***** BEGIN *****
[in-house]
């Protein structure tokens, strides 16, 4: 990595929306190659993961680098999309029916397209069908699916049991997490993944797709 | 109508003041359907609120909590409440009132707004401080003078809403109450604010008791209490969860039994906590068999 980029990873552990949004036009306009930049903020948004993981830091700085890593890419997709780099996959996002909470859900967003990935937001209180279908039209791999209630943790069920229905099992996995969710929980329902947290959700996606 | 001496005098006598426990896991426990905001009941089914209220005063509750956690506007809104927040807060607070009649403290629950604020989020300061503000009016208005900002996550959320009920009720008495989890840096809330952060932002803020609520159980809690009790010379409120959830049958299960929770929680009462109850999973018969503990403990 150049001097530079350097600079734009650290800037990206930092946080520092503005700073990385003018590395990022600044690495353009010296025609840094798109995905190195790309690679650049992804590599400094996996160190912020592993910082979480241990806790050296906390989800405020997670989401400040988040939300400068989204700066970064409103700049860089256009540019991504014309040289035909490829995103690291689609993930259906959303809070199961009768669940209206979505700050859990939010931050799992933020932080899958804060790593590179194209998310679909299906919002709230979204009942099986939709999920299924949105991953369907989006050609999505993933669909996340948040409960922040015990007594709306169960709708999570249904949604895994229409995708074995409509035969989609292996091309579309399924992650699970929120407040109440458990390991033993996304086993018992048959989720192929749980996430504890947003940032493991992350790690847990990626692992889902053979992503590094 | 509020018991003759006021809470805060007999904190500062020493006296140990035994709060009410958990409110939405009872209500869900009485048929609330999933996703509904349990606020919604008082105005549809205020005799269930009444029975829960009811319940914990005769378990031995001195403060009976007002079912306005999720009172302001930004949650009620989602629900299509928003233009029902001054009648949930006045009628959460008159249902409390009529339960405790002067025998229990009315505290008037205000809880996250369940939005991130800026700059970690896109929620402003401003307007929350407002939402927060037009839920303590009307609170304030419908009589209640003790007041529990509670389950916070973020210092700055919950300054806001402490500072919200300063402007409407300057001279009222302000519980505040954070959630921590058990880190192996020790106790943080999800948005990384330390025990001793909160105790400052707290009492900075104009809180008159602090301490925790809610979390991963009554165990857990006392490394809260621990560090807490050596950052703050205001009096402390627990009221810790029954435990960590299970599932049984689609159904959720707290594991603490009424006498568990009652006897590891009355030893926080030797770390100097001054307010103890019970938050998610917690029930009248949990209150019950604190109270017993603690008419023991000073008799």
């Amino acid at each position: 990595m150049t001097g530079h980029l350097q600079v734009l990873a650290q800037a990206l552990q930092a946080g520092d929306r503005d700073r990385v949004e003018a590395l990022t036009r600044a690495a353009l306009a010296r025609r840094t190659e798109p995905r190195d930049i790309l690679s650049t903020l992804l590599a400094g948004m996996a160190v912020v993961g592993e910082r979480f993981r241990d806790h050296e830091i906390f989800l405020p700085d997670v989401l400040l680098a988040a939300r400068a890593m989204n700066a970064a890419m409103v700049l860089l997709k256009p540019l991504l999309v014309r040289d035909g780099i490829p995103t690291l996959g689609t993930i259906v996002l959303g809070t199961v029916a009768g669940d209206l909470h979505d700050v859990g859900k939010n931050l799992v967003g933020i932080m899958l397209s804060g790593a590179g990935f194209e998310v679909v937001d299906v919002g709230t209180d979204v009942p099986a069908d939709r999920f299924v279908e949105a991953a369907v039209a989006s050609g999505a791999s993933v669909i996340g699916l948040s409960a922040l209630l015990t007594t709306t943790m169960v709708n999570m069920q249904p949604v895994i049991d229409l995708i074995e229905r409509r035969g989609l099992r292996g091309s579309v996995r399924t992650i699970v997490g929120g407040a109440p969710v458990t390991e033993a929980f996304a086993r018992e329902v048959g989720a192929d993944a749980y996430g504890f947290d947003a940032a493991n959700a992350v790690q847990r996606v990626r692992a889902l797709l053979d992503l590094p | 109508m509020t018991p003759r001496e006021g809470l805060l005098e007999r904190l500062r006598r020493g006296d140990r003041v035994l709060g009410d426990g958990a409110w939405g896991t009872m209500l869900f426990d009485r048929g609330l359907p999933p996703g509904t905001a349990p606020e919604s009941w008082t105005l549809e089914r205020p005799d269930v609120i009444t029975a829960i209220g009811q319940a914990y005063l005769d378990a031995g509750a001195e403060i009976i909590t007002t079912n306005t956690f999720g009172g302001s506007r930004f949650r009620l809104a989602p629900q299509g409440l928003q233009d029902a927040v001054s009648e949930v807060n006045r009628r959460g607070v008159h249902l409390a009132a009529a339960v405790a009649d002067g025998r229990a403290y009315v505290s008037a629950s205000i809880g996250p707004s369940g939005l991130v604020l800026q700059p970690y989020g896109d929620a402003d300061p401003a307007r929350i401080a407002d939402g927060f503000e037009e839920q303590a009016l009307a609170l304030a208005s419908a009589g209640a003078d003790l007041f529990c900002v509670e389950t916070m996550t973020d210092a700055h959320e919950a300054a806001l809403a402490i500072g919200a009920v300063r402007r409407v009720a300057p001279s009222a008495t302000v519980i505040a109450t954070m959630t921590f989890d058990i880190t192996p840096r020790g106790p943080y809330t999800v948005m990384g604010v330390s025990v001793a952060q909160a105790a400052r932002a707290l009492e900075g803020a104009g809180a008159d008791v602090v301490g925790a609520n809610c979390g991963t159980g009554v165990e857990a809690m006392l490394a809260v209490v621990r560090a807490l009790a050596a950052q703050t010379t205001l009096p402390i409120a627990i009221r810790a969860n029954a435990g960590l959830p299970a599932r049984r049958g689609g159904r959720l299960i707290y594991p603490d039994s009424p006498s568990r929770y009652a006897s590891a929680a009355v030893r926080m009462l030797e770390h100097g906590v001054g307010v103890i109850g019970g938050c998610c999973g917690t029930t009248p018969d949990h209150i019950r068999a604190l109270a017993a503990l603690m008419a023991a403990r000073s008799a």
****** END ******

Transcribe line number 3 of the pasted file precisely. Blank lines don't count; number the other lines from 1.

């Amino acid at each position: 990595m150049t001097g530079h980029l350097q600079v734009l990873a650290q800037a990206l552990q930092a946080g520092d929306r503005d700073r990385v949004e003018a590395l990022t036009r600044a690495a353009l306009a010296r025609r840094t190659e798109p995905r190195d930049i790309l690679s650049t903020l992804l590599a400094g948004m996996a160190v912020v993961g592993e910082r979480f993981r241990d806790h050296e830091i906390f989800l405020p700085d997670v989401l400040l680098a988040a939300r400068a890593m989204n700066a970064a890419m409103v700049l860089l997709k256009p540019l991504l999309v014309r040289d035909g780099i490829p995103t690291l996959g689609t993930i259906v996002l959303g809070t199961v029916a009768g669940d209206l909470h979505d700050v859990g859900k939010n931050l799992v967003g933020i932080m899958l397209s804060g790593a590179g990935f194209e998310v679909v937001d299906v919002g709230t209180d979204v009942p099986a069908d939709r999920f299924v279908e949105a991953a369907v039209a989006s050609g999505a791999s993933v669909i996340g699916l948040s409960a922040l209630l015990t007594t709306t943790m169960v709708n999570m069920q249904p949604v895994i049991d229409l995708i074995e229905r409509r035969g989609l099992r292996g091309s579309v996995r399924t992650i699970v997490g929120g407040a109440p969710v458990t390991e033993a929980f996304a086993r018992e329902v048959g989720a192929d993944a749980y996430g504890f947290d947003a940032a493991n959700a992350v790690q847990r996606v990626r692992a889902l797709l053979d992503l590094p | 109508m509020t018991p003759r001496e006021g809470l805060l005098e007999r904190l500062r006598r020493g006296d140990r003041v035994l709060g009410d426990g958990a409110w939405g896991t009872m209500l869900f426990d009485r048929g609330l359907p999933p996703g509904t905001a349990p606020e919604s009941w008082t105005l549809e089914r205020p005799d269930v609120i009444t029975a829960i209220g009811q319940a914990y005063l005769d378990a031995g509750a001195e403060i009976i909590t007002t079912n306005t956690f999720g009172g302001s506007r930004f949650r009620l809104a989602p629900q299509g409440l928003q233009d029902a927040v001054s009648e949930v807060n006045r009628r959460g607070v008159h249902l409390a009132a009529a339960v405790a009649d002067g025998r229990a403290y009315v505290s008037a629950s205000i809880g996250p707004s369940g939005l991130v604020l800026q700059p970690y989020g896109d929620a402003d300061p401003a307007r929350i401080a407002d939402g927060f503000e037009e839920q303590a009016l009307a609170l304030a208005s419908a009589g209640a003078d003790l007041f529990c900002v509670e389950t916070m996550t973020d210092a700055h959320e919950a300054a806001l809403a402490i500072g919200a009920v300063r402007r409407v009720a300057p001279s009222a008495t302000v519980i505040a109450t954070m959630t921590f989890d058990i880190t192996p840096r020790g106790p943080y809330t999800v948005m990384g604010v330390s025990v001793a952060q909160a105790a400052r932002a707290l009492e900075g803020a104009g809180a008159d008791v602090v301490g925790a609520n809610c979390g991963t159980g009554v165990e857990a809690m006392l490394a809260v209490v621990r560090a807490l009790a050596a950052q703050t010379t205001l009096p402390i409120a627990i009221r810790a969860n029954a435990g960590l959830p299970a599932r049984r049958g689609g159904r959720l299960i707290y594991p603490d039994s009424p006498s568990r929770y009652a006897s590891a929680a009355v030893r926080m009462l030797e770390h100097g906590v001054g307010v103890i109850g019970g938050c998610c999973g917690t029930t009248p018969d949990h209150i019950r068999a604190l109270a017993a503990l603690m008419a023991a403990r000073s008799a």